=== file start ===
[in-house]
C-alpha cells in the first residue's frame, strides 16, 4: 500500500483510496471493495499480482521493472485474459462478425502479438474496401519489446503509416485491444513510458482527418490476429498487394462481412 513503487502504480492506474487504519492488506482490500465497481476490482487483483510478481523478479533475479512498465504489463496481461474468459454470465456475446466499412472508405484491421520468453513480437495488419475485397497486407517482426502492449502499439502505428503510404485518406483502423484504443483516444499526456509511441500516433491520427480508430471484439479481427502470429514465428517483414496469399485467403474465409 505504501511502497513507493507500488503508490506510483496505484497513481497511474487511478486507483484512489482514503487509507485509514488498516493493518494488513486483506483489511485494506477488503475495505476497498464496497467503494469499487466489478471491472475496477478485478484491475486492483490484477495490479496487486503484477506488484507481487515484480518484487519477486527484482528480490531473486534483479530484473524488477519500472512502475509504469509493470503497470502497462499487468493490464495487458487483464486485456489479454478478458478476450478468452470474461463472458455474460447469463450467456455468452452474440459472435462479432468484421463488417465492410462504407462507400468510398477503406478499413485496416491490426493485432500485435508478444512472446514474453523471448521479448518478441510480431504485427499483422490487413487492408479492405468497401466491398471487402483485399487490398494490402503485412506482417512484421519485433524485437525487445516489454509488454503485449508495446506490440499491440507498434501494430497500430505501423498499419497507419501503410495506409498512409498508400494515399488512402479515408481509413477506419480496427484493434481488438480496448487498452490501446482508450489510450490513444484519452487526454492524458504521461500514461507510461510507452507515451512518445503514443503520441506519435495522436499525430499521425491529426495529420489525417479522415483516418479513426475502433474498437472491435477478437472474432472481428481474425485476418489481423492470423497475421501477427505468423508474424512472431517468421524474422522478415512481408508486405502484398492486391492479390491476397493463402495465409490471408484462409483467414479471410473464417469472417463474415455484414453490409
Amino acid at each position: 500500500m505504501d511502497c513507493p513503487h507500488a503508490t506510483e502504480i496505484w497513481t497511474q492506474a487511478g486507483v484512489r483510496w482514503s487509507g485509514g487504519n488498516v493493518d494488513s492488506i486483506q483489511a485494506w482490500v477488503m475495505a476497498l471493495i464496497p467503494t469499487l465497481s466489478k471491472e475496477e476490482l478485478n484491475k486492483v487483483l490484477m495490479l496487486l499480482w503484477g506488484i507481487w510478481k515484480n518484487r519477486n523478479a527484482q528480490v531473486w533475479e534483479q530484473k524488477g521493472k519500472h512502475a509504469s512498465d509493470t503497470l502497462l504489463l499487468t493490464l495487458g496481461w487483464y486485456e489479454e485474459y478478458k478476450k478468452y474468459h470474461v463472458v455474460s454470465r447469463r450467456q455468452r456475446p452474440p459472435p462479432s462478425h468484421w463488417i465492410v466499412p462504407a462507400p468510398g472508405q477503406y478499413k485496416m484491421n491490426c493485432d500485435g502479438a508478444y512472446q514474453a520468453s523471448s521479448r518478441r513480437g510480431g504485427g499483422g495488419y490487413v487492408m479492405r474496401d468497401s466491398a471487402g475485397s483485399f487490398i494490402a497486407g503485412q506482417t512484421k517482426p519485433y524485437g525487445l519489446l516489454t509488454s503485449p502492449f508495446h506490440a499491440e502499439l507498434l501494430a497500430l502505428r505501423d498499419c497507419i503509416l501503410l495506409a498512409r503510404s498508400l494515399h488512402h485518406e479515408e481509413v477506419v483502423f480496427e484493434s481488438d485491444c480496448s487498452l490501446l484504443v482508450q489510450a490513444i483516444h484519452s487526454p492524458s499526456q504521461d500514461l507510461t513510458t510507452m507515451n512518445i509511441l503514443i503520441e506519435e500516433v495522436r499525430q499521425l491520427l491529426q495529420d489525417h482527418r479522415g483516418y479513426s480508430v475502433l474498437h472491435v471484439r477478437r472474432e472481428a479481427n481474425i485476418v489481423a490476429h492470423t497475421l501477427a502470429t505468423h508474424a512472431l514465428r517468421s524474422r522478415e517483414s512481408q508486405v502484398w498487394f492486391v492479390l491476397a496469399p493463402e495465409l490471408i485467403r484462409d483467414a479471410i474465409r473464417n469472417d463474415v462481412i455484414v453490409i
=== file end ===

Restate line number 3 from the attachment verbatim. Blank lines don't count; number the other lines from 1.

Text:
Amino acid at each position: 500500500m505504501d511502497c513507493p513503487h507500488a503508490t506510483e502504480i496505484w497513481t497511474q492506474a487511478g486507483v484512489r483510496w482514503s487509507g485509514g487504519n488498516v493493518d494488513s492488506i486483506q483489511a485494506w482490500v477488503m475495505a476497498l471493495i464496497p467503494t469499487l465497481s466489478k471491472e475496477e476490482l478485478n484491475k486492483v487483483l490484477m495490479l496487486l499480482w503484477g506488484i507481487w510478481k515484480n518484487r519477486n523478479a527484482q528480490v531473486w533475479e534483479q530484473k524488477g521493472k519500472h512502475a509504469s512498465d509493470t503497470l502497462l504489463l499487468t493490464l495487458g496481461w487483464y486485456e489479454e485474459y478478458k478476450k478468452y474468459h470474461v463472458v455474460s454470465r447469463r450467456q455468452r456475446p452474440p459472435p462479432s462478425h468484421w463488417i465492410v466499412p462504407a462507400p468510398g472508405q477503406y478499413k485496416m484491421n491490426c493485432d500485435g502479438a508478444y512472446q514474453a520468453s523471448s521479448r518478441r513480437g510480431g504485427g499483422g495488419y490487413v487492408m479492405r474496401d468497401s466491398a471487402g475485397s483485399f487490398i494490402a497486407g503485412q506482417t512484421k517482426p519485433y524485437g525487445l519489446l516489454t509488454s503485449p502492449f508495446h506490440a499491440e502499439l507498434l501494430a497500430l502505428r505501423d498499419c497507419i503509416l501503410l495506409a498512409r503510404s498508400l494515399h488512402h485518406e479515408e481509413v477506419v483502423f480496427e484493434s481488438d485491444c480496448s487498452l490501446l484504443v482508450q489510450a490513444i483516444h484519452s487526454p492524458s499526456q504521461d500514461l507510461t513510458t510507452m507515451n512518445i509511441l503514443i503520441e506519435e500516433v495522436r499525430q499521425l491520427l491529426q495529420d489525417h482527418r479522415g483516418y479513426s480508430v475502433l474498437h472491435v471484439r477478437r472474432e472481428a479481427n481474425i485476418v489481423a490476429h492470423t497475421l501477427a502470429t505468423h508474424a512472431l514465428r517468421s524474422r522478415e517483414s512481408q508486405v502484398w498487394f492486391v492479390l491476397a496469399p493463402e495465409l490471408i485467403r484462409d483467414a479471410i474465409r473464417n469472417d463474415v462481412i455484414v453490409i